Why they’re using the Draft Standards

They want their projects to benefit from quality design and front end development work, but do not necessarily know what it looks like or how to enforce it. They want to be able to specify that contractors follow web design standards with specific legalese.

Stick figure coding with clocks in the background.

The Clock Racer

Who they are

This unfortunate soul has been given way too much work to do in too little time.

Why they’re using the Draft Standards

They want to be able to stand up quick prototypes and sites with minimal fuss. They’ll choose resources that allow them to get up and running quickly, and they don’t want to have to read a lot of documentation to be able to do it.

Concerns and challenges

They are more likely to choose a tool they are already familiar with than to experiment with an unfamiliar resource. If getting started is too confusing or takes too long, they will choose a different resource. Copy-paste is their M.O.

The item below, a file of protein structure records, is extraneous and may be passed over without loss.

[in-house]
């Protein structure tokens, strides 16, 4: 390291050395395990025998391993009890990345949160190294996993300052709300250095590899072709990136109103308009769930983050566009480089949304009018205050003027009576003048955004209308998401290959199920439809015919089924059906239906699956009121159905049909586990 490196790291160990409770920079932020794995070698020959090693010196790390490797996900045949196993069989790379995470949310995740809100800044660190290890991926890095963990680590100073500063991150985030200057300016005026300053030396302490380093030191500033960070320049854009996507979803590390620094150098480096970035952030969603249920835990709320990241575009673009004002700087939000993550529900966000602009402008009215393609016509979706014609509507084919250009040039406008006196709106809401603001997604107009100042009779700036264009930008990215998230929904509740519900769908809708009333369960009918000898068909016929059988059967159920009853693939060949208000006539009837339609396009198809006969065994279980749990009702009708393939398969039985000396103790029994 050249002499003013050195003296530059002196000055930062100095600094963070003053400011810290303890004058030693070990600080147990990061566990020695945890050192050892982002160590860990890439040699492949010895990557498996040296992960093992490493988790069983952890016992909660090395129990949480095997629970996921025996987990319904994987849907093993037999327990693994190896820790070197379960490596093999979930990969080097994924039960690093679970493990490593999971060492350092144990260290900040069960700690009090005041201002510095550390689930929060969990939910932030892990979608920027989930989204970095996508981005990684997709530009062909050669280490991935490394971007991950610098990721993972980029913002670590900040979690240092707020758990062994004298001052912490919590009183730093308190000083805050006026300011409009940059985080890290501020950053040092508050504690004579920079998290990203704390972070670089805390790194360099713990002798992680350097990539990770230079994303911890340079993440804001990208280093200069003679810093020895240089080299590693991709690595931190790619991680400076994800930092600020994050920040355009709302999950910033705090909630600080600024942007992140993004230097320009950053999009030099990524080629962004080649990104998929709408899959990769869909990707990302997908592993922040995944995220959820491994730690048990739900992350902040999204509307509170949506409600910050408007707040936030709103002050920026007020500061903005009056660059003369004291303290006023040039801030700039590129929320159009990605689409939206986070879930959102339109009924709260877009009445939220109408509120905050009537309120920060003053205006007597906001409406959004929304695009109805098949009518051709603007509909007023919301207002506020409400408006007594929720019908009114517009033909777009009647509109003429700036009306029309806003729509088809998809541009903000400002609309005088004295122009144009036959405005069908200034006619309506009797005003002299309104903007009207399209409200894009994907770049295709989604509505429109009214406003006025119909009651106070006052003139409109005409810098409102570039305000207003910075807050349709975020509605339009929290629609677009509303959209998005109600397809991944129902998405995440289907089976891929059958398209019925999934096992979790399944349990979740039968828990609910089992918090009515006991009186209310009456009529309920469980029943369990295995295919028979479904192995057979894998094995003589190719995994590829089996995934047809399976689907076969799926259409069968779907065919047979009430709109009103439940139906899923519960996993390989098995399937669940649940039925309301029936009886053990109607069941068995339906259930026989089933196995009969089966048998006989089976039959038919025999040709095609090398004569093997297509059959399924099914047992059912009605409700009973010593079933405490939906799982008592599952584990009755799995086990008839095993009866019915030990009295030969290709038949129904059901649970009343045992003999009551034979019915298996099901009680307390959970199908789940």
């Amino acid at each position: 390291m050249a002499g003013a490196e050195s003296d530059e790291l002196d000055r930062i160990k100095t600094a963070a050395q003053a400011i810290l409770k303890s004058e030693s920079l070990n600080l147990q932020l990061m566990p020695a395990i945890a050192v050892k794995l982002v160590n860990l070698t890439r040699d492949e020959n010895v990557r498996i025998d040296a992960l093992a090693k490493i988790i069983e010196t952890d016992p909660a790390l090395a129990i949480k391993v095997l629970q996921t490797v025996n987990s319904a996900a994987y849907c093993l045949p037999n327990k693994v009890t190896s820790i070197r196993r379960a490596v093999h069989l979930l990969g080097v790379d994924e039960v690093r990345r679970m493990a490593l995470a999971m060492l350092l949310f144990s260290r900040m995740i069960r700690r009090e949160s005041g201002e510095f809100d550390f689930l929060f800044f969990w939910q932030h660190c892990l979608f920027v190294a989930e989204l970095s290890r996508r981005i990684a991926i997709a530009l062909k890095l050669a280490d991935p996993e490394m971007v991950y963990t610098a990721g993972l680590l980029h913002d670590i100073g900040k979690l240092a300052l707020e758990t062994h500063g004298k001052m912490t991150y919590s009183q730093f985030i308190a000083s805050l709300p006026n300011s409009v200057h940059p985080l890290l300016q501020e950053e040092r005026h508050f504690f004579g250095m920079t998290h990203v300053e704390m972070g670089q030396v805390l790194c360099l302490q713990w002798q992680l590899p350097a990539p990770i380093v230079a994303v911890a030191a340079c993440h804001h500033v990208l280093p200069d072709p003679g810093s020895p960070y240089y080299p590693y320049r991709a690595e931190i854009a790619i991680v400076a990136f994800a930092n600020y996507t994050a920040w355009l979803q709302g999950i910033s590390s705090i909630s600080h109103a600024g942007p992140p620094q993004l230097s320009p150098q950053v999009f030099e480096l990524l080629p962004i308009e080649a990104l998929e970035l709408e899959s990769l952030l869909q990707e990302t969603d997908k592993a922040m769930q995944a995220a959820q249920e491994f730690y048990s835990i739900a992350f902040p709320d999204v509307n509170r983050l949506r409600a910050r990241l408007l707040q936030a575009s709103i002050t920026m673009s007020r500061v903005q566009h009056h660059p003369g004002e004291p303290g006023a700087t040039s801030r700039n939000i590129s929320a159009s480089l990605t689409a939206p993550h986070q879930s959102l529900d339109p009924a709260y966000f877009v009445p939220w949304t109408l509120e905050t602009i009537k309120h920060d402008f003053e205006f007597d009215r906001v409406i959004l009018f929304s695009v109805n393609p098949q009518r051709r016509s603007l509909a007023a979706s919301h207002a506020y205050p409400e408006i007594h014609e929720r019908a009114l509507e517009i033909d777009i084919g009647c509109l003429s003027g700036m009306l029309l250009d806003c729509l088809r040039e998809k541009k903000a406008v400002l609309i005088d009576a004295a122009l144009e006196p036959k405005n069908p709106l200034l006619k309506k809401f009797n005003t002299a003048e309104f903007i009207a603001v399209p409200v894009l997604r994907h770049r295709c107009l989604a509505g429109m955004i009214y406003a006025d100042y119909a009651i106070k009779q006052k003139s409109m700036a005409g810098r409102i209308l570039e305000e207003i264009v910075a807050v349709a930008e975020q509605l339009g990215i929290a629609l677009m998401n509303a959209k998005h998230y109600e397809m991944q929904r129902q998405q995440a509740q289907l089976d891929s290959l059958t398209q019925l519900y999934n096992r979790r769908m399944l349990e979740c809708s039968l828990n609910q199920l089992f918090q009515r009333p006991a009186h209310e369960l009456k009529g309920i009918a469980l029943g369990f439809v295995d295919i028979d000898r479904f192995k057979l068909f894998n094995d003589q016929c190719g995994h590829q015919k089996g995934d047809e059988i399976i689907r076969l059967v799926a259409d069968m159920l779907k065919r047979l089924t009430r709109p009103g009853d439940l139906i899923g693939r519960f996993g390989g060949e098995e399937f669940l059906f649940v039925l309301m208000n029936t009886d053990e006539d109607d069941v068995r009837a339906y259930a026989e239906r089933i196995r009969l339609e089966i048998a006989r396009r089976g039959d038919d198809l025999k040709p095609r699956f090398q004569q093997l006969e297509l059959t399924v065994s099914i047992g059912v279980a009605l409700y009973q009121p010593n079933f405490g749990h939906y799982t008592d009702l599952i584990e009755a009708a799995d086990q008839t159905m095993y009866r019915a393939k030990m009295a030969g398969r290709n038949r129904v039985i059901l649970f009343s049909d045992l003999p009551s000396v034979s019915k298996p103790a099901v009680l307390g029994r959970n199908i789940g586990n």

Applying and refining

Throughout the project, we referred to these archetypes to understand and describe our direct users, their challenges, and their goals. When research helped us uncover new categories or embellish ones we’d already identified, we updated the descriptions accordingly.

How do you use user archetypes to inform your work? Let us know at, we’d love to hear from you!